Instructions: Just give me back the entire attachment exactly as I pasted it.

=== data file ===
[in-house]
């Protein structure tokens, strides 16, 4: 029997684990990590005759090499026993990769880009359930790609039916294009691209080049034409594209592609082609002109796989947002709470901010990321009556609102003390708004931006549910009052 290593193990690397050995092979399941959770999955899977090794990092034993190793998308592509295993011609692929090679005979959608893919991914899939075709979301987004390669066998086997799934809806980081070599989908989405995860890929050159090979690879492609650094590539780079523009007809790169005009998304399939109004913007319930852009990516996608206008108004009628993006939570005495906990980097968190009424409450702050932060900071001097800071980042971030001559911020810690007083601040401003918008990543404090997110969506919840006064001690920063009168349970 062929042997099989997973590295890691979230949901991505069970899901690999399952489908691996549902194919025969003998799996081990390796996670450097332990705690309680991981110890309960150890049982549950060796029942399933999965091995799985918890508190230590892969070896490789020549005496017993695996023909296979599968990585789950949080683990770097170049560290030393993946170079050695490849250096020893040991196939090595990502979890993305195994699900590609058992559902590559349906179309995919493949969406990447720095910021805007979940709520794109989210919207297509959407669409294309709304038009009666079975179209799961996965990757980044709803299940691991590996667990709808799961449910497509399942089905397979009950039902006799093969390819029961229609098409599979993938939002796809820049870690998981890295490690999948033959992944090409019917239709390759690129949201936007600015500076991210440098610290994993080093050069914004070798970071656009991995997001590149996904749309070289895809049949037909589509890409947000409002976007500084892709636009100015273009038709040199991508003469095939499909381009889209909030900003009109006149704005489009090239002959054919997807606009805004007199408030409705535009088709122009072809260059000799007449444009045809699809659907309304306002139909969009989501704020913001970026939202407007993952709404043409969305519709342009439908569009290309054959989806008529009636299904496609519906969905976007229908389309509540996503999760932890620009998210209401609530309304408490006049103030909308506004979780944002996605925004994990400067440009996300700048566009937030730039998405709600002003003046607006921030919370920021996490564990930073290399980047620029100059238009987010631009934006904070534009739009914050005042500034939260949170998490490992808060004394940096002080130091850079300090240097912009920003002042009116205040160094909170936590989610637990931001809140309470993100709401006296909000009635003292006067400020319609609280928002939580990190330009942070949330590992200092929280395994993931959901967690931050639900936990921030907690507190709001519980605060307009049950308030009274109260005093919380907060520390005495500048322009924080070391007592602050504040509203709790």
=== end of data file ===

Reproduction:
[in-house]
């Protein structure tokens, strides 16, 4: 029997684990990590005759090499026993990769880009359930790609039916294009691209080049034409594209592609082609002109796989947002709470901010990321009556609102003390708004931006549910009052 290593193990690397050995092979399941959770999955899977090794990092034993190793998308592509295993011609692929090679005979959608893919991914899939075709979301987004390669066998086997799934809806980081070599989908989405995860890929050159090979690879492609650094590539780079523009007809790169005009998304399939109004913007319930852009990516996608206008108004009628993006939570005495906990980097968190009424409450702050932060900071001097800071980042971030001559911020810690007083601040401003918008990543404090997110969506919840006064001690920063009168349970 062929042997099989997973590295890691979230949901991505069970899901690999399952489908691996549902194919025969003998799996081990390796996670450097332990705690309680991981110890309960150890049982549950060796029942399933999965091995799985918890508190230590892969070896490789020549005496017993695996023909296979599968990585789950949080683990770097170049560290030393993946170079050695490849250096020893040991196939090595990502979890993305195994699900590609058992559902590559349906179309995919493949969406990447720095910021805007979940709520794109989210919207297509959407669409294309709304038009009666079975179209799961996965990757980044709803299940691991590996667990709808799961449910497509399942089905397979009950039902006799093969390819029961229609098409599979993938939002796809820049870690998981890295490690999948033959992944090409019917239709390759690129949201936007600015500076991210440098610290994993080093050069914004070798970071656009991995997001590149996904749309070289895809049949037909589509890409947000409002976007500084892709636009100015273009038709040199991508003469095939499909381009889209909030900003009109006149704005489009090239002959054919997807606009805004007199408030409705535009088709122009072809260059000799007449444009045809699809659907309304306002139909969009989501704020913001970026939202407007993952709404043409969305519709342009439908569009290309054959989806008529009636299904496609519906969905976007229908389309509540996503999760932890620009998210209401609530309304408490006049103030909308506004979780944002996605925004994990400067440009996300700048566009937030730039998405709600002003003046607006921030919370920021996490564990930073290399980047620029100059238009987010631009934006904070534009739009914050005042500034939260949170998490490992808060004394940096002080130091850079300090240097912009920003002042009116205040160094909170936590989610637990931001809140309470993100709401006296909000009635003292006067400020319609609280928002939580990190330009942070949330590992200092929280395994993931959901967690931050639900936990921030907690507190709001519980605060307009049950308030009274109260005093919380907060520390005495500048322009924080070391007592602050504040509203709790």